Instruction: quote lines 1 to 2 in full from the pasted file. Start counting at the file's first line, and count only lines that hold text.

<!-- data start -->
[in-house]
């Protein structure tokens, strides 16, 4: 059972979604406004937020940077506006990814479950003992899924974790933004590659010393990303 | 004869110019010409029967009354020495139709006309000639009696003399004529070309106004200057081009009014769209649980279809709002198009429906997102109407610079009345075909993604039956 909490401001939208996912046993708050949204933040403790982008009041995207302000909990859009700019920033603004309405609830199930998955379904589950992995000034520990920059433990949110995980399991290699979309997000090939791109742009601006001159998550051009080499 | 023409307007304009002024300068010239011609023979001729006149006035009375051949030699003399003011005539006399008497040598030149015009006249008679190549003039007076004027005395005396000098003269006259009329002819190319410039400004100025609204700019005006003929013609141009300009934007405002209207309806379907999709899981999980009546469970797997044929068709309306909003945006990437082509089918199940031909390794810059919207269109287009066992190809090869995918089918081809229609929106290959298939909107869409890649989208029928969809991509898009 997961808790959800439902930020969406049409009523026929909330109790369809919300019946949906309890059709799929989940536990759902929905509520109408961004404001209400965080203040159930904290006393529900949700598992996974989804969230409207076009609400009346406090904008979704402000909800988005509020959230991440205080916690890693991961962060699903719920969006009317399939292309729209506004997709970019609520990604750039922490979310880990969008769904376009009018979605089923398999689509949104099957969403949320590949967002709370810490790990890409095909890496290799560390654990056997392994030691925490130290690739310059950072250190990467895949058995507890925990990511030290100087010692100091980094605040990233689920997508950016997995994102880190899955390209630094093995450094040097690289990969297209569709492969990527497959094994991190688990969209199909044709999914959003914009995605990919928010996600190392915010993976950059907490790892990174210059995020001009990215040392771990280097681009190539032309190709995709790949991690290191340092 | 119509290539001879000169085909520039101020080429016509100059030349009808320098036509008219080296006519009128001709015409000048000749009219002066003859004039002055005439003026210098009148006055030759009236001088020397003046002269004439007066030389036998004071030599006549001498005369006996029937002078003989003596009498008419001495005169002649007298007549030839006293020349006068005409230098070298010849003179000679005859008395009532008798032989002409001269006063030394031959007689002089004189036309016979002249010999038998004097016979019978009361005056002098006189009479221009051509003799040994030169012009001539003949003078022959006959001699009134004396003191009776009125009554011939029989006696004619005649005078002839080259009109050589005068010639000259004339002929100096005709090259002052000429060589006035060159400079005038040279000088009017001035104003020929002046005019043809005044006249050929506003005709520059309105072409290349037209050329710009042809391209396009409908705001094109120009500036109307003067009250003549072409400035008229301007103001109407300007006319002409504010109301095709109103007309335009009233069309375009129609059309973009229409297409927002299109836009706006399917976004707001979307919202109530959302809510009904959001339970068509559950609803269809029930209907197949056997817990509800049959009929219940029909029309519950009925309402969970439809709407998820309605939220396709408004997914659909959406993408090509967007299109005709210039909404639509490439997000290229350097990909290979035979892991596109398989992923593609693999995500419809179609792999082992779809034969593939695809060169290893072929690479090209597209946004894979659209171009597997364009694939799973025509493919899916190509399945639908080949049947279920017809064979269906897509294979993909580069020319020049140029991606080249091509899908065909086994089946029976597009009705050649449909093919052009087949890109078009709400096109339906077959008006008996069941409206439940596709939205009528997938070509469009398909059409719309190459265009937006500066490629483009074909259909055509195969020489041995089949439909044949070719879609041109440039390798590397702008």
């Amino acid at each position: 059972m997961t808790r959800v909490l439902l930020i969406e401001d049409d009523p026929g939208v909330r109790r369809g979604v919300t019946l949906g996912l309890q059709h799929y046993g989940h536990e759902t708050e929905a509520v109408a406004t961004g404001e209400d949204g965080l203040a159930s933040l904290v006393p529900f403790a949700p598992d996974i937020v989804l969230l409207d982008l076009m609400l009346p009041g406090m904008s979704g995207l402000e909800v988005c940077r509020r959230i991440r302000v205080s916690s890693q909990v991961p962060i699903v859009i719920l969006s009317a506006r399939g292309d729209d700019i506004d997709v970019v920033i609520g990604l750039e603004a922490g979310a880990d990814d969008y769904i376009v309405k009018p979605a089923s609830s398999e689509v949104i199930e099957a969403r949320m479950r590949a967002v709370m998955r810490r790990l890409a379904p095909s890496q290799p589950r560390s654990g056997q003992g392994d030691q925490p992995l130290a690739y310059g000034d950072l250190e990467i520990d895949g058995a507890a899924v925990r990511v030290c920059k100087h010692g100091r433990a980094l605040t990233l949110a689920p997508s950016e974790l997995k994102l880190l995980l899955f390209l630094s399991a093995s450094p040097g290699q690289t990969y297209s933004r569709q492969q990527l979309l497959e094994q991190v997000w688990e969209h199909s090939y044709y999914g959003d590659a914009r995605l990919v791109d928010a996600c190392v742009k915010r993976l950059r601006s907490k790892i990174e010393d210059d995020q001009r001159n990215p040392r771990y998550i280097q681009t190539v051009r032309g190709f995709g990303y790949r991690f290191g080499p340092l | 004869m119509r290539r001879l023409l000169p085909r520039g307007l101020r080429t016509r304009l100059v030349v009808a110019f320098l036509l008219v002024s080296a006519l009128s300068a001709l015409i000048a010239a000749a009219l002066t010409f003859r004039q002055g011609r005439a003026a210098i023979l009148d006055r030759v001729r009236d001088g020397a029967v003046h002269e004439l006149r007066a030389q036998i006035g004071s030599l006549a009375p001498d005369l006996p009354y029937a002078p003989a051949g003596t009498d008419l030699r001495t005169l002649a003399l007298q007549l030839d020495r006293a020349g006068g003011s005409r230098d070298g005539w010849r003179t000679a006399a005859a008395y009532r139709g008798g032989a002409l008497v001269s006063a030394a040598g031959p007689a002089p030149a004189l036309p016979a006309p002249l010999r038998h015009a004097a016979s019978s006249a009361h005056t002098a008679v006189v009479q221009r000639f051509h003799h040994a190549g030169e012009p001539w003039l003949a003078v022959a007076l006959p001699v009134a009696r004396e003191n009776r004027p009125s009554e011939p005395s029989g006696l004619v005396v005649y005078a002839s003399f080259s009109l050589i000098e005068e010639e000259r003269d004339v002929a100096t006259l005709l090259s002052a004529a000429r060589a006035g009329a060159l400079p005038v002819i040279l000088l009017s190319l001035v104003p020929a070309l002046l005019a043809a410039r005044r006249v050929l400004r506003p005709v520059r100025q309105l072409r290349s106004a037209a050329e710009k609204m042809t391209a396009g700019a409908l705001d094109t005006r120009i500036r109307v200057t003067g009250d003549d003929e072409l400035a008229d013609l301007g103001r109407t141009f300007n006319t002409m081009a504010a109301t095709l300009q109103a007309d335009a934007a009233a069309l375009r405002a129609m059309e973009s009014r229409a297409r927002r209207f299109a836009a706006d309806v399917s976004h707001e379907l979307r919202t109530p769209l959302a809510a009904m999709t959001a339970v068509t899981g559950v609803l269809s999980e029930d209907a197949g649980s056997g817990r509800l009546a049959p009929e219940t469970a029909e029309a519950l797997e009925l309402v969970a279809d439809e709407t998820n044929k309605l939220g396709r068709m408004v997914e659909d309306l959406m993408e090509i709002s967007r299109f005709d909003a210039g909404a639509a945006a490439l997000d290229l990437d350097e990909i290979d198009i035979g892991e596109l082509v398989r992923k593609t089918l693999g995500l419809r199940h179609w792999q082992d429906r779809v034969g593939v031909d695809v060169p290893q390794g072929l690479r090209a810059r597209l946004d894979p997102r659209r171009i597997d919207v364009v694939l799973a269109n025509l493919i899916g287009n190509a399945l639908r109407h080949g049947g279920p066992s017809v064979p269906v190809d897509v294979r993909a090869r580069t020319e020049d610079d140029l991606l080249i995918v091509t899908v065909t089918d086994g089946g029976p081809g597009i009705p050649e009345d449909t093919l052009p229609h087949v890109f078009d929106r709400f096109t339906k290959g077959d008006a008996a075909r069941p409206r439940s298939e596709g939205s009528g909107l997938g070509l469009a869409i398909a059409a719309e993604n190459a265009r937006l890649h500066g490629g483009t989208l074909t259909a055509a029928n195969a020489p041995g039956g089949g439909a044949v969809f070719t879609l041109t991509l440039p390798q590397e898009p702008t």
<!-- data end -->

[in-house]
């Protein structure tokens, strides 16, 4: 059972979604406004937020940077506006990814479950003992899924974790933004590659010393990303 | 004869110019010409029967009354020495139709006309000639009696003399004529070309106004200057081009009014769209649980279809709002198009429906997102109407610079009345075909993604039956 909490401001939208996912046993708050949204933040403790982008009041995207302000909990859009700019920033603004309405609830199930998955379904589950992995000034520990920059433990949110995980399991290699979309997000090939791109742009601006001159998550051009080499 | 023409307007304009002024300068010239011609023979001729006149006035009375051949030699003399003011005539006399008497040598030149015009006249008679190549003039007076004027005395005396000098003269006259009329002819190319410039400004100025609204700019005006003929013609141009300009934007405002209207309806379907999709899981999980009546469970797997044929068709309306909003945006990437082509089918199940031909390794810059919207269109287009066992190809090869995918089918081809229609929106290959298939909107869409890649989208029928969809991509898009 997961808790959800439902930020969406049409009523026929909330109790369809919300019946949906309890059709799929989940536990759902929905509520109408961004404001209400965080203040159930904290006393529900949700598992996974989804969230409207076009609400009346406090904008979704402000909800988005509020959230991440205080916690890693991961962060699903719920969006009317399939292309729209506004997709970019609520990604750039922490979310880990969008769904376009009018979605089923398999689509949104099957969403949320590949967002709370810490790990890409095909890496290799560390654990056997392994030691925490130290690739310059950072250190990467895949058995507890925990990511030290100087010692100091980094605040990233689920997508950016997995994102880190899955390209630094093995450094040097690289990969297209569709492969990527497959094994991190688990969209199909044709999914959003914009995605990919928010996600190392915010993976950059907490790892990174210059995020001009990215040392771990280097681009190539032309190709995709790949991690290191340092 | 119509290539001879000169085909520039101020080429016509100059030349009808320098036509008219080296006519009128001709015409000048000749009219002066003859004039002055005439003026210098009148006055030759009236001088020397003046002269004439007066030389036998004071030599006549001498005369006996029937002078003989003596009498008419001495005169002649007298007549030839006293020349006068005409230098070298010849003179000679005859008395009532008798032989002409001269006063030394031959007689002089004189036309016979002249010999038998004097016979019978009361005056002098006189009479221009051509003799040994030169012009001539003949003078022959006959001699009134004396003191009776009125009554011939029989006696004619005649005078002839080259009109050589005068010639000259004339002929100096005709090259002052000429060589006035060159400079005038040279000088009017001035104003020929002046005019043809005044006249050929506003005709520059309105072409290349037209050329710009042809391209396009409908705001094109120009500036109307003067009250003549072409400035008229301007103001109407300007006319002409504010109301095709109103007309335009009233069309375009129609059309973009229409297409927002299109836009706006399917976004707001979307919202109530959302809510009904959001339970068509559950609803269809029930209907197949056997817990509800049959009929219940029909029309519950009925309402969970439809709407998820309605939220396709408004997914659909959406993408090509967007299109005709210039909404639509490439997000290229350097990909290979035979892991596109398989992923593609693999995500419809179609792999082992779809034969593939695809060169290893072929690479090209597209946004894979659209171009597997364009694939799973025509493919899916190509399945639908080949049947279920017809064979269906897509294979993909580069020319020049140029991606080249091509899908065909086994089946029976597009009705050649449909093919052009087949890109078009709400096109339906077959008006008996069941409206439940596709939205009528997938070509469009398909059409719309190459265009937006500066490629483009074909259909055509195969020489041995089949439909044949070719879609041109440039390798590397702008």